New research found that working mothers had a slower rate of memory decline and loss later in life compared to non-working mothers.
The research from a team at the University of California, Los Angeles, was presented at the Alzheimer's Association International Conference on Tuesday, and looked at over 6,000 American women born between the years 1935 through 1956.
The researchers asked the women to complete standardized memory tests every two years between the ages of around 55 to 80, and found that working mothers who are paid to work in young adulthood and midlife (whether single or married) had a slower rate of memory decline compared to non-working mothers.
Marriage played a comparatively smaller role in age-related memory decline compared to work, the researchers found.
The average memory performance for married women with children who never worked between the ages of 60 and 70 years old declined 61% faster compared to married mothers who participated in the paid labor force.
“We have to be crystal clear here. This is not about which one is harder. This is about possible different engagement in the brain, different parts of the brain that may exist when women leave the home and interact either with adults or work just in a different environment outside the home,” Dr. Jennifer Ashton, ABC News' chief medical correspondent said on “Good Morning America” explaining the study.
“A couple years ago, data in Australia showed that women who worked harder through their middle age actually had higher rates of cognitive decline,” she added. “So we have to caution: association does not prove cause and effect. We’re not saying which one is harder. We’re just saying that not only can you lead by example, show children that women can work, can financially contribute, but it might be good for the brain.”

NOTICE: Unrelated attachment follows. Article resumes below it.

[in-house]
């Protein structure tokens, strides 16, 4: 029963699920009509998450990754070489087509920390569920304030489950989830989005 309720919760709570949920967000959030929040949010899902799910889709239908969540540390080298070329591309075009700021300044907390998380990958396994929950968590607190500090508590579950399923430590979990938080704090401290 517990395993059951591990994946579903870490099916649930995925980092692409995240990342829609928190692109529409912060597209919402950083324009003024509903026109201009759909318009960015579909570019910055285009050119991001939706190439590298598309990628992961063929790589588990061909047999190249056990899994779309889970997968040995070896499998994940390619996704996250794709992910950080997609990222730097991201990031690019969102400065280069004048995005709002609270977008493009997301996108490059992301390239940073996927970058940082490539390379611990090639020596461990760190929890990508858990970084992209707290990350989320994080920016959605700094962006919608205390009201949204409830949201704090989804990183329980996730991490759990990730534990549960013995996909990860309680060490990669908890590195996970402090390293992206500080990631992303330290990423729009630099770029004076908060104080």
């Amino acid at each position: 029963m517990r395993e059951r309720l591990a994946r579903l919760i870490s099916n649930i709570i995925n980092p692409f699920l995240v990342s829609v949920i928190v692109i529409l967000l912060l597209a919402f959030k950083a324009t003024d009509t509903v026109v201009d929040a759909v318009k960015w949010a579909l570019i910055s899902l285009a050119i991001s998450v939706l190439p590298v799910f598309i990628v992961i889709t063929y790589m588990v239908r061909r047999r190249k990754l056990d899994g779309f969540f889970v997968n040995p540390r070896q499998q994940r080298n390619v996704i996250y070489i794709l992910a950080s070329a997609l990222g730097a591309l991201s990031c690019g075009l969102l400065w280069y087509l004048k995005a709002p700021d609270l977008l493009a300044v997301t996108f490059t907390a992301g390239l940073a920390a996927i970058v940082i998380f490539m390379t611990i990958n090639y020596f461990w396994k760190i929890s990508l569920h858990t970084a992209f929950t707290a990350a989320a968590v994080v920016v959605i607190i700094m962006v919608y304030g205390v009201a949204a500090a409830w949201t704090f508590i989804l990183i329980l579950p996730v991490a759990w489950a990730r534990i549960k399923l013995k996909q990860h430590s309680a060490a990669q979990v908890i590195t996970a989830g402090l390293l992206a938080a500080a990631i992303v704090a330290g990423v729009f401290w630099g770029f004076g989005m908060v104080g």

Meanwhile, the average memory performance for women who experienced a prolonged period of single motherhood without working declined 83% faster between the ages of 60 and 70 years old, compared to married mothers who participated in the workforce, researchers found.
"Though preliminary, our research provides evidence that participation in the paid labor force may help prevent late-life memory decline among women in the United States. Possible pathways include mental stimulation, financial benefits, and social benefits," Elizabeth Rose Mayeda, PhD, MPH, assistant professor of epidemiology at UCLA Fielding School of Public Health, said in a statement.
"Future research should evaluate whether policies and programs that facilitate women’s full participation in the paid labor force are effective strategies to prevent memory decline," she added.
The research comes at a time when two-thirds of people living with Alzheimer's disease in the U.S. are women, according to the Alzheimer's Association.